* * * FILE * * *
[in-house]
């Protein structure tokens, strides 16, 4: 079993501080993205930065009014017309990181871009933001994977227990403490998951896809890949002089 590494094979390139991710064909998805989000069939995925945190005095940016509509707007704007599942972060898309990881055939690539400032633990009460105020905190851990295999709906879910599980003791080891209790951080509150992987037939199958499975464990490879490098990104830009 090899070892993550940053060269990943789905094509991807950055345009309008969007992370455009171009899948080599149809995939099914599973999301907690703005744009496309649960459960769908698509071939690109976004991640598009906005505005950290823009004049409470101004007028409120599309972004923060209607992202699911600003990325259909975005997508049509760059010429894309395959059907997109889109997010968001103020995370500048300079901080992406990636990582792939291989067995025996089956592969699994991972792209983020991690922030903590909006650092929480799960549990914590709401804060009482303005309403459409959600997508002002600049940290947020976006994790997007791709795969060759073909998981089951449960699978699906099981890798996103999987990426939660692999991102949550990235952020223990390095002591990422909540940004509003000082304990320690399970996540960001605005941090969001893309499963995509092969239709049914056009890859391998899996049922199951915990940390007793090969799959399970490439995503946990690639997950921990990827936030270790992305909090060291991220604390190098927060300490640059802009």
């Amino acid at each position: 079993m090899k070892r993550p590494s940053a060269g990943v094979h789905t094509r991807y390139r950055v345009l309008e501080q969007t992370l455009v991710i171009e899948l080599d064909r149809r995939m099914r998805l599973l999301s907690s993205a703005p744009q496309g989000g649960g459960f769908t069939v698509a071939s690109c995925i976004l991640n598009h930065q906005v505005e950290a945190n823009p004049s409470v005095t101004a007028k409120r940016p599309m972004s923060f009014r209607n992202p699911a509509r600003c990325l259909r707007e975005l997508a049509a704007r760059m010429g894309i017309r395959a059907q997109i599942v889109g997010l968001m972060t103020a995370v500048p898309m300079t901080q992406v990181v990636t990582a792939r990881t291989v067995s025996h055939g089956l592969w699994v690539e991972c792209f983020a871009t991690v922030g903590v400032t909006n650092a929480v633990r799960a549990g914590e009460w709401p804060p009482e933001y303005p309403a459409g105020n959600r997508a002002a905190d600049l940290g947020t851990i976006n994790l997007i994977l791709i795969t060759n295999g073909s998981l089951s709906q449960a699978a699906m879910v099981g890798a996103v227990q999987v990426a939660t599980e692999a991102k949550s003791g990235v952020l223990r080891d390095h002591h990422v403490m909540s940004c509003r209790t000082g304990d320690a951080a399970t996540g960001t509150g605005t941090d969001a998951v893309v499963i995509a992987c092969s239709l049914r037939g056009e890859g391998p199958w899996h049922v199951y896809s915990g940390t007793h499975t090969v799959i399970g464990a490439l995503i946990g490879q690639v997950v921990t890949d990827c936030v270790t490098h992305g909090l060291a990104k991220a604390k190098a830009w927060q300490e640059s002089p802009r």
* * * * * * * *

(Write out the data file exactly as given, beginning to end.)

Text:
[in-house]
């Protein structure tokens, strides 16, 4: 079993501080993205930065009014017309990181871009933001994977227990403490998951896809890949002089 590494094979390139991710064909998805989000069939995925945190005095940016509509707007704007599942972060898309990881055939690539400032633990009460105020905190851990295999709906879910599980003791080891209790951080509150992987037939199958499975464990490879490098990104830009 090899070892993550940053060269990943789905094509991807950055345009309008969007992370455009171009899948080599149809995939099914599973999301907690703005744009496309649960459960769908698509071939690109976004991640598009906005505005950290823009004049409470101004007028409120599309972004923060209607992202699911600003990325259909975005997508049509760059010429894309395959059907997109889109997010968001103020995370500048300079901080992406990636990582792939291989067995025996089956592969699994991972792209983020991690922030903590909006650092929480799960549990914590709401804060009482303005309403459409959600997508002002600049940290947020976006994790997007791709795969060759073909998981089951449960699978699906099981890798996103999987990426939660692999991102949550990235952020223990390095002591990422909540940004509003000082304990320690399970996540960001605005941090969001893309499963995509092969239709049914056009890859391998899996049922199951915990940390007793090969799959399970490439995503946990690639997950921990990827936030270790992305909090060291991220604390190098927060300490640059802009």
């Amino acid at each position: 079993m090899k070892r993550p590494s940053a060269g990943v094979h789905t094509r991807y390139r950055v345009l309008e501080q969007t992370l455009v991710i171009e899948l080599d064909r149809r995939m099914r998805l599973l999301s907690s993205a703005p744009q496309g989000g649960g459960f769908t069939v698509a071939s690109c995925i976004l991640n598009h930065q906005v505005e950290a945190n823009p004049s409470v005095t101004a007028k409120r940016p599309m972004s923060f009014r209607n992202p699911a509509r600003c990325l259909r707007e975005l997508a049509a704007r760059m010429g894309i017309r395959a059907q997109i599942v889109g997010l968001m972060t103020a995370v500048p898309m300079t901080q992406v990181v990636t990582a792939r990881t291989v067995s025996h055939g089956l592969w699994v690539e991972c792209f983020a871009t991690v922030g903590v400032t909006n650092a929480v633990r799960a549990g914590e009460w709401p804060p009482e933001y303005p309403a459409g105020n959600r997508a002002a905190d600049l940290g947020t851990i976006n994790l997007i994977l791709i795969t060759n295999g073909s998981l089951s709906q449960a699978a699906m879910v099981g890798a996103v227990q999987v990426a939660t599980e692999a991102k949550s003791g990235v952020l223990r080891d390095h002591h990422v403490m909540s940004c509003r209790t000082g304990d320690a951080a399970t996540g960001t509150g605005t941090d969001a998951v893309v499963i995509a992987c092969s239709l049914r037939g056009e890859g391998p199958w899996h049922v199951y896809s915990g940390t007793h499975t090969v799959i399970g464990a490439l995503i946990g490879q690639v997950v921990t890949d990827c936030v270790t490098h992305g909090l060291a990104k991220a604390k190098a830009w927060q300490e640059s002089p802009r």